Monday, February 27, 2017

Worth Reading 8

Henk F Moed, Sapienza University of Rome

A critical comparative analysis of five world university rankings

To provide users insight into the value and limits of world university rankings, a comparative analysis is conducted of 5 ranking systems: ARWU, Leiden, THE, QS and U-Multirank. It links these systems with one another at the level of individual institutions, and analyses the overlap in institutional coverage, geographical coverage, how indicators are calculated from raw data, the skewness of indicator distributions, and statistical correlations between indicators. Four secondary analyses are presented investigating national academic systems and selected pairs of indicators. It is argued that current systems are still one-dimensional in the sense that they provide finalized, seemingly unrelated indicator values rather than offering a data set and tools to observe patterns in multi-faceted data. By systematically comparing different systems, more insight is provided into how their institutional coverage, rating methods, the selection of indicators and their normalizations influence the ranking positions of given institutions.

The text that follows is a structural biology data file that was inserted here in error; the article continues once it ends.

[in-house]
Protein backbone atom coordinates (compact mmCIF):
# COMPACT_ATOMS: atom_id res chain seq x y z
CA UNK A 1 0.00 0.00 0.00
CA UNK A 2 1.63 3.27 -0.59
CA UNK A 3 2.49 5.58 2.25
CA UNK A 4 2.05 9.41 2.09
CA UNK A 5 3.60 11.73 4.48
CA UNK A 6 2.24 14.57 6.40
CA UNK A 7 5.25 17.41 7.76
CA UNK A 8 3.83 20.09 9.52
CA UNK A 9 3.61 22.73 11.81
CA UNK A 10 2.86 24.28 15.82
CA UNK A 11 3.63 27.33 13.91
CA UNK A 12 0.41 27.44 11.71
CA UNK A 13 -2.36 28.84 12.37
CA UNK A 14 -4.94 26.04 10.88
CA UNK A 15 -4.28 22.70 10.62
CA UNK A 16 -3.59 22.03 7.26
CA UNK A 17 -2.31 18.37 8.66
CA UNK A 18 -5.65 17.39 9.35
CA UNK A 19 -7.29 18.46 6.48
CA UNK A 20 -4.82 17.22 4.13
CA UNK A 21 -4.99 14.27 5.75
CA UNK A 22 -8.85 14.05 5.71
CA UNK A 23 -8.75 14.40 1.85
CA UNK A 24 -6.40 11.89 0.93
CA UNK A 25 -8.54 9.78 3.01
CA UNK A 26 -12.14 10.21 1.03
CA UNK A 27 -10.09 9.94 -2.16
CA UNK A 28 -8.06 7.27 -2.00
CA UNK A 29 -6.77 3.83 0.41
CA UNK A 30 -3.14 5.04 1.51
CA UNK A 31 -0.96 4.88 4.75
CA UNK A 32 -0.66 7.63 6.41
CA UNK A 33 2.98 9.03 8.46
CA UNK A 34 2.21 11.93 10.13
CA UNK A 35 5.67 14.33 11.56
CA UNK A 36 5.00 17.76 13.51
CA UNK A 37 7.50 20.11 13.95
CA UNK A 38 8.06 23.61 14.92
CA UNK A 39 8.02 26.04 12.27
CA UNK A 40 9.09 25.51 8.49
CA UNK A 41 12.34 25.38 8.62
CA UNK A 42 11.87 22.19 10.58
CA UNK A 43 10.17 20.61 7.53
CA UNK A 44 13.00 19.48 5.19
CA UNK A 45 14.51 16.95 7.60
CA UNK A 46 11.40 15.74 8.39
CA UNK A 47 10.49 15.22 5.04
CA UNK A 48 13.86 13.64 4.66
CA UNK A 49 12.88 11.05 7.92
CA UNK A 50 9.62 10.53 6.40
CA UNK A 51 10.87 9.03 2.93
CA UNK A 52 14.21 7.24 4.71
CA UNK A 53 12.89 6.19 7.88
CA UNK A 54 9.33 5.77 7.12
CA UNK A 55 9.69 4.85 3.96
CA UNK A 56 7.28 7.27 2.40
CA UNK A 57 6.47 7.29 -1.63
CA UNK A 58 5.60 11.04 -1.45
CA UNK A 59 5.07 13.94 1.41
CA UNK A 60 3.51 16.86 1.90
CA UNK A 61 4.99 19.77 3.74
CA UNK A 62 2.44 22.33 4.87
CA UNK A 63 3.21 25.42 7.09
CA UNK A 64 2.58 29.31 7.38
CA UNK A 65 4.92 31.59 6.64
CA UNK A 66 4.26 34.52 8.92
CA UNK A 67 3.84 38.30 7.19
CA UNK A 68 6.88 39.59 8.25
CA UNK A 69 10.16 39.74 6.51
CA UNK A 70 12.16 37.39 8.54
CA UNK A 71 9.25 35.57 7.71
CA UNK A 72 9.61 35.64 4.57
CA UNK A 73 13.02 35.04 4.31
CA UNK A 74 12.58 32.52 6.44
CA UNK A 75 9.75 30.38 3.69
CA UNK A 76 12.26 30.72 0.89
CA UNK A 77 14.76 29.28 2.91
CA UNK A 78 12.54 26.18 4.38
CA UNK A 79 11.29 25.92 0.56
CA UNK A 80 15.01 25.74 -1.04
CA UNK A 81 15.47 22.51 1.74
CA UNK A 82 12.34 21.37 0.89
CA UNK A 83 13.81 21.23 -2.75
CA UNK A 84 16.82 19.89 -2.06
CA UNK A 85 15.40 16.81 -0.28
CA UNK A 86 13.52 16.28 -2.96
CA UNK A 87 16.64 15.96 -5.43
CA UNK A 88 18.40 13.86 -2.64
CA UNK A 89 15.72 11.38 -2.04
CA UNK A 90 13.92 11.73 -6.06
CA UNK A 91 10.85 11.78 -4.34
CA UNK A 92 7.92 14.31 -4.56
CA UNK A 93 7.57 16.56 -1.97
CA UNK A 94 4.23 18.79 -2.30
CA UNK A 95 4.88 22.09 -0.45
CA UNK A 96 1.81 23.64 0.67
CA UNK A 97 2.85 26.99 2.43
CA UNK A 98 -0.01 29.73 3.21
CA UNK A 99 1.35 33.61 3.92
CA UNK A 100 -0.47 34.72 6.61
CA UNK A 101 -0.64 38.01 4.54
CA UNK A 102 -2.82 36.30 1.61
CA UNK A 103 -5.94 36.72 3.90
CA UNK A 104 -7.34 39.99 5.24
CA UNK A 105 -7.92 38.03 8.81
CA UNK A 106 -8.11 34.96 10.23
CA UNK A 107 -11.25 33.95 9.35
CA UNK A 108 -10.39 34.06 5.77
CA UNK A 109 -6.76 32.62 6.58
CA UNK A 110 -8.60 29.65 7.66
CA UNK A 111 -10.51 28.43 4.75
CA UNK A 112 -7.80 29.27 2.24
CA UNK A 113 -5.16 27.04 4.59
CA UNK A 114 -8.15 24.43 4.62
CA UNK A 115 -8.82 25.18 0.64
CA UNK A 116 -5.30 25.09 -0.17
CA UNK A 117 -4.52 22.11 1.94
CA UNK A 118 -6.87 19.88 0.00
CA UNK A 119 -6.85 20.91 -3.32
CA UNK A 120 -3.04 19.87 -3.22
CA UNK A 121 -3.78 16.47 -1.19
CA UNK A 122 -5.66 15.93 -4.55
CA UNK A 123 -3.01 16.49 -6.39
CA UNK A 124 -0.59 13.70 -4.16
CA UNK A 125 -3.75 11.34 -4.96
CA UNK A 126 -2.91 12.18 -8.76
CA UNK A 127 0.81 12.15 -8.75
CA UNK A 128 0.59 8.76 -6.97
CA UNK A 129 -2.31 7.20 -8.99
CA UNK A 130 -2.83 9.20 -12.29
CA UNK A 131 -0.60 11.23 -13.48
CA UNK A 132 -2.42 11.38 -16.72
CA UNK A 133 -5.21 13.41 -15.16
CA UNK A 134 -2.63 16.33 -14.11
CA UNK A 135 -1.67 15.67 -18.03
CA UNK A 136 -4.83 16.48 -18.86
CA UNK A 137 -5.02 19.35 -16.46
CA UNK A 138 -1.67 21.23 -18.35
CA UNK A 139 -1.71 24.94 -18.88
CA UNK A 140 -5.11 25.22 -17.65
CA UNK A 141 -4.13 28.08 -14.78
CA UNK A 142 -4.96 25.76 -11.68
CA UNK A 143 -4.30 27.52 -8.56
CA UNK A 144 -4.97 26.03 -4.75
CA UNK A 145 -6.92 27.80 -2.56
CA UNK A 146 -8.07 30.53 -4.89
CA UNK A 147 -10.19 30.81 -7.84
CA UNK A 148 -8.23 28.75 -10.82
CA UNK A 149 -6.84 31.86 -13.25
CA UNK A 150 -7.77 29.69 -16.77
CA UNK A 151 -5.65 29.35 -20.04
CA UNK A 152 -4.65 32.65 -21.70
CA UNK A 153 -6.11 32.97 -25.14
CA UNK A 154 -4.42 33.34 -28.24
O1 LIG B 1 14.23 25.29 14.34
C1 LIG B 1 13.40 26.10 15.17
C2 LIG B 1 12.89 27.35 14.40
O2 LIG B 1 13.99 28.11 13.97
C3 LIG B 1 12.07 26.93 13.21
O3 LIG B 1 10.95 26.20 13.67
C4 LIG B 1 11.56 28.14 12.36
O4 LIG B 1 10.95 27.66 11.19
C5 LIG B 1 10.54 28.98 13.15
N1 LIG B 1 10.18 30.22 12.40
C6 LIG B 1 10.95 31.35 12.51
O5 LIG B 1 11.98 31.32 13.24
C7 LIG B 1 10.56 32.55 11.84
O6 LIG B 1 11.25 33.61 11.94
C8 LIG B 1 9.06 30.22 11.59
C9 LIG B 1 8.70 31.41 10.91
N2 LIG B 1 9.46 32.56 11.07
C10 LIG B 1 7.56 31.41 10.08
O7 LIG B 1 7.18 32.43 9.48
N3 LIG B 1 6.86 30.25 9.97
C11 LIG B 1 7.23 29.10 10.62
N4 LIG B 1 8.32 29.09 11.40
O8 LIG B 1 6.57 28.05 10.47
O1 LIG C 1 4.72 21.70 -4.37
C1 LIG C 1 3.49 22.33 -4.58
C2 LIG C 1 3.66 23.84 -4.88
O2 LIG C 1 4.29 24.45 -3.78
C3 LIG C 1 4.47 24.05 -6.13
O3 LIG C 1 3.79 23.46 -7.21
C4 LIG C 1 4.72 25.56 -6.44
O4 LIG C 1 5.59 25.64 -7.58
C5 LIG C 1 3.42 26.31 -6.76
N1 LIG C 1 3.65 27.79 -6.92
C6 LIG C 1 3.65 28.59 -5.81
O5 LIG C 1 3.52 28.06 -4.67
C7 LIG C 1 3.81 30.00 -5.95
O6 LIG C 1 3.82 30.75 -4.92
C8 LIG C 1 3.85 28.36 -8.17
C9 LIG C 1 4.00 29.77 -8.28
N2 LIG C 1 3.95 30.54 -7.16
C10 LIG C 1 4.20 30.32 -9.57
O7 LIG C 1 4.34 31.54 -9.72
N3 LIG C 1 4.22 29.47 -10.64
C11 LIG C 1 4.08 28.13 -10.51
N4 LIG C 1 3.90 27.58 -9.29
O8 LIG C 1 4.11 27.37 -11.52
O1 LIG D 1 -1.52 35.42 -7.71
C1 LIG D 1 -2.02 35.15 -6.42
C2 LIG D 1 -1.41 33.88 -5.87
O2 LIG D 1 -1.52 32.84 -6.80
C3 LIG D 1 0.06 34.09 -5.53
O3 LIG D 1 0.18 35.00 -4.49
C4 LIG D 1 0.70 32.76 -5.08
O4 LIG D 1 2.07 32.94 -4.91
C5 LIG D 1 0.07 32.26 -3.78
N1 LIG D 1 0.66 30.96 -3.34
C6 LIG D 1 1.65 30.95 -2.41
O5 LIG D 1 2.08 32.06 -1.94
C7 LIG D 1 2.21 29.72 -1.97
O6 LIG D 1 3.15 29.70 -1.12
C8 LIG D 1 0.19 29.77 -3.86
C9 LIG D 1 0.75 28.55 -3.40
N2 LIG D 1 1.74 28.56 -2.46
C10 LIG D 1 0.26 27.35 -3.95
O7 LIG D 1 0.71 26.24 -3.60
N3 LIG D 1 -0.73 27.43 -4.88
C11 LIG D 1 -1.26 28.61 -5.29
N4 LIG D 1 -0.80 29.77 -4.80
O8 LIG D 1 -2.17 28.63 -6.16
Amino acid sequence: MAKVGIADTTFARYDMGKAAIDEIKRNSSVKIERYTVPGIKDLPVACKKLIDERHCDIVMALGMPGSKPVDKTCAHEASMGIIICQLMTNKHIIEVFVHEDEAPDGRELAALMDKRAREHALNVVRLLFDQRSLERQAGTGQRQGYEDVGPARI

" Discussion and conclusions

The overlap analysis clearly illustrates that there is no such set as ‘the’ top 100 universities in terms of excellence: it depends on the ranking system one uses which universities constitute the top 100. Only 35 institutions appear in the top 100 lists of all 5 systems, and the number of overlapping institutions per pair of systems ranges between 49 and 75. An implication is that national governments executing a science policy aimed to increase the number of academic institutions in the ‘top’ of the ranking of world universities, should not only indicate the range of the top segment (e.g., the top 100), but also specify which ranking(s) are used as a standard, and argue why these were selected from the wider pool of candidate world university rankings."

Scientometrics DOI 10.1007/s11192-016-2212-y 

1 comment:

Anonymous said...

As the most powerful and influential faction in the university, the quality of the university administration should be an important component of any comprehensive ranking. Indicators such as operational/cost efficiency & effectiveness, student & faculty well-being and satisfaction, accountability index, etc. are worth considering.